Those developments could threaten Washington state jobs and businesses that depend on the bay’s healthy, sustainable wild salmon populations.

Bristol Bay’s salmon runs generate a total value of approximately $500 million dollars each year and support 14,000 full and part-time jobs -- including thousands in Washington state. Nearly 1,000 Washingtonians hold commercial fishing permits for the bay. Commercial fishing, in turn, supports jobs in the seafood processing, shipbuilding and restaurant industry. In 2008, Bristol Bay yielded more than $113 million dollars in total value for Washington state commercial fishermen. Recreational salmon fishing and tourism yielded an additional $164 million.

Earlier in May, Cantwell had asked EPA Administrator Lisa Jackson to hold a hearing in Seattle after the agency released its draft watershed assessment on May 18th. The EPA is also holding public hearings in Alaska June 4th through 7th.

The EPA will release a final report on Bristol Bay this year.

In a September 2011 letter to Jackson, Cantwell became the first U.S. Senator to call on the EPA to use its Clean Water Act 404(c) authority to block any large development project in Bristol Bay if science determined that the project would “have unacceptable adverse impacts on water quality and the fish stocks that depend on it.”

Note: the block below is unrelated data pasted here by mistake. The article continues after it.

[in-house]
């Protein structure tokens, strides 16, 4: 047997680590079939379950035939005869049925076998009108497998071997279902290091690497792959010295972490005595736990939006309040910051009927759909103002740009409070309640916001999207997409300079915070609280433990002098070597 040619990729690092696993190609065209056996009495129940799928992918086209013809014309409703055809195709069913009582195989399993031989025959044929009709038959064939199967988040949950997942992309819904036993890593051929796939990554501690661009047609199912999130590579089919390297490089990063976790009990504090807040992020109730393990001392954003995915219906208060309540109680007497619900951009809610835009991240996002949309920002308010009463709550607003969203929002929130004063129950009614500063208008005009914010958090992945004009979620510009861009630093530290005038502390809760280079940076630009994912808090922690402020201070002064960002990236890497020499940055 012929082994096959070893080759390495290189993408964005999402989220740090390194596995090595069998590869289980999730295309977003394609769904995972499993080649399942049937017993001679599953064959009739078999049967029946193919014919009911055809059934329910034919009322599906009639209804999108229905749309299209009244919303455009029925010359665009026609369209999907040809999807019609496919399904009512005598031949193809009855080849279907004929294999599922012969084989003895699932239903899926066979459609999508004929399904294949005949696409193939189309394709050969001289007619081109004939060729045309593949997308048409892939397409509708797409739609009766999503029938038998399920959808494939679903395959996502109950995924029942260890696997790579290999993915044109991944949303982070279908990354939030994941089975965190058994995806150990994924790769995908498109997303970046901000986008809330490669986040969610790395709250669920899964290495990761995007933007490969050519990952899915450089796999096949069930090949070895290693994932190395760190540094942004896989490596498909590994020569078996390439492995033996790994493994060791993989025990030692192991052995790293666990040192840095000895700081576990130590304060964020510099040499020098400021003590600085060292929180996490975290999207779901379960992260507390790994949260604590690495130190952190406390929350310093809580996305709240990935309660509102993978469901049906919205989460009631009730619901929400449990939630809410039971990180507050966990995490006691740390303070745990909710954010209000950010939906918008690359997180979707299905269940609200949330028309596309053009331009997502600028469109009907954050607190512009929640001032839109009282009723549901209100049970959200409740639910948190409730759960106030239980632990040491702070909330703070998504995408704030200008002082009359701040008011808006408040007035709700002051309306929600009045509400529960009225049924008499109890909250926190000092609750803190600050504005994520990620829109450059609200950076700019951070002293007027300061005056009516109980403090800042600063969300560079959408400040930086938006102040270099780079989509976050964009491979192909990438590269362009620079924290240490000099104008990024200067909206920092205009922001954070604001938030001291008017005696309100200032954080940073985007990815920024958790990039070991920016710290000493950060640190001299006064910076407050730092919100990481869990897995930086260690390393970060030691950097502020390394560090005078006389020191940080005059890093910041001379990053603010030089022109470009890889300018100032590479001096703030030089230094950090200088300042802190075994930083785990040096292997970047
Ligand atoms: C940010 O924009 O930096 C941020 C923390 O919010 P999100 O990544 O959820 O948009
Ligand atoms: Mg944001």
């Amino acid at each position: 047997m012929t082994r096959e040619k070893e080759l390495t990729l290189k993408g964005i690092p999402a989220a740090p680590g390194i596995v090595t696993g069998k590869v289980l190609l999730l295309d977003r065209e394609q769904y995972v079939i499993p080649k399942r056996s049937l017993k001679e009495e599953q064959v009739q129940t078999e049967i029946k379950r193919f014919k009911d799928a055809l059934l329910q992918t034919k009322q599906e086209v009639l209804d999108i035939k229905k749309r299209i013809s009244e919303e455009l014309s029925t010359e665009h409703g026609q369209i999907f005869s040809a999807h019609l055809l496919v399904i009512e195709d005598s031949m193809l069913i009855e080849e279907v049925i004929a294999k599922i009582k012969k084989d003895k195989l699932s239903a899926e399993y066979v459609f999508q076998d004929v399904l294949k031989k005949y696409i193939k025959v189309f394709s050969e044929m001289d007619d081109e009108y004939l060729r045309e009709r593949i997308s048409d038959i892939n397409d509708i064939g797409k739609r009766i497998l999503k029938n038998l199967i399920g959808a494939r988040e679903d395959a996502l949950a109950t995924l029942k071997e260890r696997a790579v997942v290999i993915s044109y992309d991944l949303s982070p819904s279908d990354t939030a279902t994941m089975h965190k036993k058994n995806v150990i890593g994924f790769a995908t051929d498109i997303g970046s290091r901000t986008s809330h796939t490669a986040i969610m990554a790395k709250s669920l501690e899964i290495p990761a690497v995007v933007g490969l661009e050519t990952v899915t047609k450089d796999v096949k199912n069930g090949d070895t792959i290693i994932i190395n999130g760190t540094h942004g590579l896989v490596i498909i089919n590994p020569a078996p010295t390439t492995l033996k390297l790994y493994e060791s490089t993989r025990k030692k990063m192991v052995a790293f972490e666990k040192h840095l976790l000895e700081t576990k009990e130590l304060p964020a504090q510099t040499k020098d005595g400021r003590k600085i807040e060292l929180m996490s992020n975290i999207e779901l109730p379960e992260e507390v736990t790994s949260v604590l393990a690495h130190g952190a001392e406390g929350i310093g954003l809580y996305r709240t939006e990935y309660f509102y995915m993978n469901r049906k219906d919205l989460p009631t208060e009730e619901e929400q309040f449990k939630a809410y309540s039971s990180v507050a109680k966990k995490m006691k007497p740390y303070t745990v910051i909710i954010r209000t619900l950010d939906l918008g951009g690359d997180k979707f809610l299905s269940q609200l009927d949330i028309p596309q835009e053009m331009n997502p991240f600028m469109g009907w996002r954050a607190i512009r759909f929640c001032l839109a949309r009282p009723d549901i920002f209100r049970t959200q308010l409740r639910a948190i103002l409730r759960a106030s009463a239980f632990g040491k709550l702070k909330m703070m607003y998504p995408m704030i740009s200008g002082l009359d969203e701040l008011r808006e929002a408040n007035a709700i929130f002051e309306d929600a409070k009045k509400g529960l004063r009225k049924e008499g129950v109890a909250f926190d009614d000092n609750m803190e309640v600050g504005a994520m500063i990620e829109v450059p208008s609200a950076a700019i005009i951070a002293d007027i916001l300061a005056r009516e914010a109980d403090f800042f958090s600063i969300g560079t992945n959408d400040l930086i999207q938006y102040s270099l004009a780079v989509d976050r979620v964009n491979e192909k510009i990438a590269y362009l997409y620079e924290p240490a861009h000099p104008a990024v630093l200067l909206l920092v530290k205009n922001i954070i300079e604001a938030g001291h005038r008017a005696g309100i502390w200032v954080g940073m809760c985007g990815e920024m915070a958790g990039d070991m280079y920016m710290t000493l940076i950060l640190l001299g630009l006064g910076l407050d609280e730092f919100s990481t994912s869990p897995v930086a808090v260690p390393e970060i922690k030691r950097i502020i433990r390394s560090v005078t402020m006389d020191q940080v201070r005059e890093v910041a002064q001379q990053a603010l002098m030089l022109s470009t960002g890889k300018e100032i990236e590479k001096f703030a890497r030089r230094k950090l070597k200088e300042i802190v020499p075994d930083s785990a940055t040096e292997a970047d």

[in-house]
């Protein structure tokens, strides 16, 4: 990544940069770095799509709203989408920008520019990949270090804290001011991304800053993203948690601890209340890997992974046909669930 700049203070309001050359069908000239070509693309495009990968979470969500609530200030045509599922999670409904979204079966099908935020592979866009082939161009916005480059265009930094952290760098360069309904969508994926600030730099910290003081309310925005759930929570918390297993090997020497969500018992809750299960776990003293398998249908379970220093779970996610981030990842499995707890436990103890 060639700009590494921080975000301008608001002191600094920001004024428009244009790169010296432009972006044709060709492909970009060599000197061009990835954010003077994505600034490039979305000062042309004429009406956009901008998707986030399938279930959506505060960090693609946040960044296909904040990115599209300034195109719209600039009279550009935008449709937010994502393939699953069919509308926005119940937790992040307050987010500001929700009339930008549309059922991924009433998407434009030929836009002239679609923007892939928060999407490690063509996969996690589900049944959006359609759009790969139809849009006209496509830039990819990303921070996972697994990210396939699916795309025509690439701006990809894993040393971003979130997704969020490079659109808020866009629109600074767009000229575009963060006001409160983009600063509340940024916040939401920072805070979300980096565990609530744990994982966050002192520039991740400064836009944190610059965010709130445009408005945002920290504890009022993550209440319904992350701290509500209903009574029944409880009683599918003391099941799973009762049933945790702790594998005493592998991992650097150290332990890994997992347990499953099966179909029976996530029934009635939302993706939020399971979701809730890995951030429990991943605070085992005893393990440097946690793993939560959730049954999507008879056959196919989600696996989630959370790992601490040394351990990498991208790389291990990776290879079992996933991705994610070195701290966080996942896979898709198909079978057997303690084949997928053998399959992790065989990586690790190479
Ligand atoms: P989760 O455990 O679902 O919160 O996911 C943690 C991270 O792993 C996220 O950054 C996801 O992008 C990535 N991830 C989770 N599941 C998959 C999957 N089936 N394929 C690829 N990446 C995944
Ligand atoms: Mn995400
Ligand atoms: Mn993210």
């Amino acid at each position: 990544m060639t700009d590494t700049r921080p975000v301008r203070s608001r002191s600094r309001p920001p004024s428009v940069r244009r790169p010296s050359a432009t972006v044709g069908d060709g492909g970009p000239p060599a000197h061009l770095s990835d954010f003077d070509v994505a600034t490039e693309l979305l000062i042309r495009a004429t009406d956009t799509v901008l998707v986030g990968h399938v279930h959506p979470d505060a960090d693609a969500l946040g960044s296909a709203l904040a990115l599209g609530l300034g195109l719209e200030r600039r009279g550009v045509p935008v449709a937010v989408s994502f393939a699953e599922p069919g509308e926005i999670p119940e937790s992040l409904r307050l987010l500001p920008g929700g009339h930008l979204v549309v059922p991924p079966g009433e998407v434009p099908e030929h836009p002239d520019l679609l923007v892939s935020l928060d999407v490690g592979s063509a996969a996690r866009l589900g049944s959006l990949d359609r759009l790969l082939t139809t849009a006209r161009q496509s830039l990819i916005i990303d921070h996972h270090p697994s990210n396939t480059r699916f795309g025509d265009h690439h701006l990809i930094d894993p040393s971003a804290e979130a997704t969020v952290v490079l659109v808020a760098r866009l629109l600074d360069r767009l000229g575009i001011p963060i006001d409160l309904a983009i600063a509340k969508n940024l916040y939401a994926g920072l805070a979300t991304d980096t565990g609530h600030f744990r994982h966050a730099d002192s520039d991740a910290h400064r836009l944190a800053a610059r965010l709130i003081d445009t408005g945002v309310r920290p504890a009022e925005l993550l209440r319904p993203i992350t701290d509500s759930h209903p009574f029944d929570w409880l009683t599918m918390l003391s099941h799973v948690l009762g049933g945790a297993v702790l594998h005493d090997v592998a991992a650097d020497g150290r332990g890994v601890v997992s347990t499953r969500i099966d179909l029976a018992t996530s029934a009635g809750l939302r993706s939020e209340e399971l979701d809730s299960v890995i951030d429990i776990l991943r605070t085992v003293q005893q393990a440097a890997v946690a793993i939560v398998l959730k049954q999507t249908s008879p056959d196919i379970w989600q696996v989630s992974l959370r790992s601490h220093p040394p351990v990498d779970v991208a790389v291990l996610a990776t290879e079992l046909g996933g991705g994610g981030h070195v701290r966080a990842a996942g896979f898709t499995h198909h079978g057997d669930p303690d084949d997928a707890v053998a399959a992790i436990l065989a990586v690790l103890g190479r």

The complete text of the letter sent today to the EPA follows:

Lisa Jackson, Administrator
Environmental Protection Agency
Ariel Rios Building
1200 Pennsylvania Avenue, N.W.
Washington, DC 20460

Dear Administrator Jackson,

I am writing to you in response to the Environmental Protection Agency’s (EPA) external review draft of “An Assessment of the Potential Mining Impacts on Salmon Ecosystems of Bristol Bay, Alaska” (EPA910-R-12-004d), which was released earlier this month. The draft assessment provides a clear scientific basis for the concerns of thousands of Alaska and Washington fishermen and many other stakeholders that large scale mining development in the Bristol Bay watershed--like the proposed Pebble Mine-- could have devastating impacts on ecosystems that support millions of wild salmon, and tens of thousands of jobs which rely on them.

It is important that EPA continues to adhere to science-based decision making. The EPA dedicated significant resources and contracted top scientists to conduct serious and detailed analyses to produce this robust scientific report. I find it particularly informative because the EPA was able to draw upon Pebble’s own data, analysis and preliminary mine proposal documents such as the February 2011 Wardrop report, commissioned by Northern Dynasty Minerals.